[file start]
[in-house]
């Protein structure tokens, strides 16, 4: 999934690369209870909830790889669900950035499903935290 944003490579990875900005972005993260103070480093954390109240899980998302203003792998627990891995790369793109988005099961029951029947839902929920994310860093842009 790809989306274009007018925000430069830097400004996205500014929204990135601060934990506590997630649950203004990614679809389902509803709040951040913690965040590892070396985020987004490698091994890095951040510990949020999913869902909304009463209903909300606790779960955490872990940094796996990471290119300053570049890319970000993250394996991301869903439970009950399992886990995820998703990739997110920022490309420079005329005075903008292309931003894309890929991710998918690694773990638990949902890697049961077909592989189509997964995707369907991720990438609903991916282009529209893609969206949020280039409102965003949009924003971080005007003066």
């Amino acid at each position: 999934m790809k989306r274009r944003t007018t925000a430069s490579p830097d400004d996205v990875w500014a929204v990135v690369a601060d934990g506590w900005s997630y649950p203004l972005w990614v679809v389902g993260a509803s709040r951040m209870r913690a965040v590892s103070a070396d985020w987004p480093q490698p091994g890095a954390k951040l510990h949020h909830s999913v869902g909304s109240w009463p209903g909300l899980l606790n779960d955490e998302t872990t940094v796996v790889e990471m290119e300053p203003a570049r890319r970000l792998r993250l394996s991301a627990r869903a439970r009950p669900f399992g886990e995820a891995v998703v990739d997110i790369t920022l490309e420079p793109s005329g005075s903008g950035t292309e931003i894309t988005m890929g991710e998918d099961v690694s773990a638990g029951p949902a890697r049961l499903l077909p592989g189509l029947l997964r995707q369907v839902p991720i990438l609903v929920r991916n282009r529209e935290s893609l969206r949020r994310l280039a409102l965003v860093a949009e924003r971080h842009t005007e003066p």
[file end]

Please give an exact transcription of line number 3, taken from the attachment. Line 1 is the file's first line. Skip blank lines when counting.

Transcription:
């Amino acid at each position: 999934m790809k989306r274009r944003t007018t925000a430069s490579p830097d400004d996205v990875w500014a929204v990135v690369a601060d934990g506590w900005s997630y649950p203004l972005w990614v679809v389902g993260a509803s709040r951040m209870r913690a965040v590892s103070a070396d985020w987004p480093q490698p091994g890095a954390k951040l510990h949020h909830s999913v869902g909304s109240w009463p209903g909300l899980l606790n779960d955490e998302t872990t940094v796996v790889e990471m290119e300053p203003a570049r890319r970000l792998r993250l394996s991301a627990r869903a439970r009950p669900f399992g886990e995820a891995v998703v990739d997110i790369t920022l490309e420079p793109s005329g005075s903008g950035t292309e931003i894309t988005m890929g991710e998918d099961v690694s773990a638990g029951p949902a890697r049961l499903l077909p592989g189509l029947l997964r995707q369907v839902p991720i990438l609903v929920r991916n282009r529209e935290s893609l969206r949020r994310l280039a409102l965003v860093a949009e924003r971080h842009t005007e003066p």